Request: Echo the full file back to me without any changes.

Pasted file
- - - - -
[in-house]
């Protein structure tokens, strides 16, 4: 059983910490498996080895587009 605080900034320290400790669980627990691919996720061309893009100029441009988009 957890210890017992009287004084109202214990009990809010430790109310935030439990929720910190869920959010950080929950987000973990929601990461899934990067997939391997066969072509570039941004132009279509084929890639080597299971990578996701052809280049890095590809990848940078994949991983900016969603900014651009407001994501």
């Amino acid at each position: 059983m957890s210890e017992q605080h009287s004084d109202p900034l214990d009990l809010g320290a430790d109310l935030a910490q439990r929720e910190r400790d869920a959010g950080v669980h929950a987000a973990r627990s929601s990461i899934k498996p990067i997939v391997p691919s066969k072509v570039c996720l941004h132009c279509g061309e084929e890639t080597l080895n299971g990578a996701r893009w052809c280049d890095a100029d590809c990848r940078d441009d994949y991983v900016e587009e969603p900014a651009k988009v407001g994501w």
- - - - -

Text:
[in-house]
């Protein structure tokens, strides 16, 4: 059983910490498996080895587009 605080900034320290400790669980627990691919996720061309893009100029441009988009 957890210890017992009287004084109202214990009990809010430790109310935030439990929720910190869920959010950080929950987000973990929601990461899934990067997939391997066969072509570039941004132009279509084929890639080597299971990578996701052809280049890095590809990848940078994949991983900016969603900014651009407001994501």
């Amino acid at each position: 059983m957890s210890e017992q605080h009287s004084d109202p900034l214990d009990l809010g320290a430790d109310l935030a910490q439990r929720e910190r400790d869920a959010g950080v669980h929950a987000a973990r627990s929601s990461i899934k498996p990067i997939v391997p691919s066969k072509v570039c996720l941004h132009c279509g061309e084929e890639t080597l080895n299971g990578a996701r893009w052809c280049d890095a100029d590809c990848r940078d441009d994949y991983v900016e587009e969603p900014a651009k988009v407001g994501w």